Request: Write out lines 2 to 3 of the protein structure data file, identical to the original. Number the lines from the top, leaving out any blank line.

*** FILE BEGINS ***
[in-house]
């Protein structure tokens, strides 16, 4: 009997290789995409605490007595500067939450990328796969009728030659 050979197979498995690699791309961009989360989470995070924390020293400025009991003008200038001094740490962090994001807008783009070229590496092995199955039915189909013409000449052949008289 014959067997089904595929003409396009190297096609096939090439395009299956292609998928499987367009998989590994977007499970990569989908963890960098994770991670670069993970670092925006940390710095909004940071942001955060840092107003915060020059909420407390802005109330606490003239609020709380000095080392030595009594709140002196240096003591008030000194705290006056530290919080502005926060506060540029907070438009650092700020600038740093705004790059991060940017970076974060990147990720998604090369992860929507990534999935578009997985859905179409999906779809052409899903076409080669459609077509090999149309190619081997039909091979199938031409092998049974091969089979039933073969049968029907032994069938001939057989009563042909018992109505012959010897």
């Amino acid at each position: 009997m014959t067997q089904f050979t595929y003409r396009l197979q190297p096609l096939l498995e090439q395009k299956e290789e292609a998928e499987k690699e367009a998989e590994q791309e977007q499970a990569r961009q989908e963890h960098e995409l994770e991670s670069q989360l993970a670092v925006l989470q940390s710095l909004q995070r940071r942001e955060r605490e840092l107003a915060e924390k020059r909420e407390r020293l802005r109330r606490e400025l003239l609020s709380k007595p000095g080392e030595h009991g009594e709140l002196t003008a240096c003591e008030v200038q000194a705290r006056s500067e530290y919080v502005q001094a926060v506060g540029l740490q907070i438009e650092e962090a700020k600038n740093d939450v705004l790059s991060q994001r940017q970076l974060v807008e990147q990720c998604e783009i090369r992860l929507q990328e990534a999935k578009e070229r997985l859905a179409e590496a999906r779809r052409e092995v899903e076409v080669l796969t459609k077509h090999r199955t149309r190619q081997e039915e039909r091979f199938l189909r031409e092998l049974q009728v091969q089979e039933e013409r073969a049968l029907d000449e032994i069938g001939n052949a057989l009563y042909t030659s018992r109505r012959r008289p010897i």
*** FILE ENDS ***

């Protein structure tokens, strides 16, 4: 009997290789995409605490007595500067939450990328796969009728030659 050979197979498995690699791309961009989360989470995070924390020293400025009991003008200038001094740490962090994001807008783009070229590496092995199955039915189909013409000449052949008289 014959067997089904595929003409396009190297096609096939090439395009299956292609998928499987367009998989590994977007499970990569989908963890960098994770991670670069993970670092925006940390710095909004940071942001955060840092107003915060020059909420407390802005109330606490003239609020709380000095080392030595009594709140002196240096003591008030000194705290006056530290919080502005926060506060540029907070438009650092700020600038740093705004790059991060940017970076974060990147990720998604090369992860929507990534999935578009997985859905179409999906779809052409899903076409080669459609077509090999149309190619081997039909091979199938031409092998049974091969089979039933073969049968029907032994069938001939057989009563042909018992109505012959010897």
């Amino acid at each position: 009997m014959t067997q089904f050979t595929y003409r396009l197979q190297p096609l096939l498995e090439q395009k299956e290789e292609a998928e499987k690699e367009a998989e590994q791309e977007q499970a990569r961009q989908e963890h960098e995409l994770e991670s670069q989360l993970a670092v925006l989470q940390s710095l909004q995070r940071r942001e955060r605490e840092l107003a915060e924390k020059r909420e407390r020293l802005r109330r606490e400025l003239l609020s709380k007595p000095g080392e030595h009991g009594e709140l002196t003008a240096c003591e008030v200038q000194a705290r006056s500067e530290y919080v502005q001094a926060v506060g540029l740490q907070i438009e650092e962090a700020k600038n740093d939450v705004l790059s991060q994001r940017q970076l974060v807008e990147q990720c998604e783009i090369r992860l929507q990328e990534a999935k578009e070229r997985l859905a179409e590496a999906r779809r052409e092995v899903e076409v080669l796969t459609k077509h090999r199955t149309r190619q081997e039915e039909r091979f199938l189909r031409e092998l049974q009728v091969q089979e039933e013409r073969a049968l029907d000449e032994i069938g001939n052949a057989l009563y042909t030659s018992r109505r012959r008289p010897i």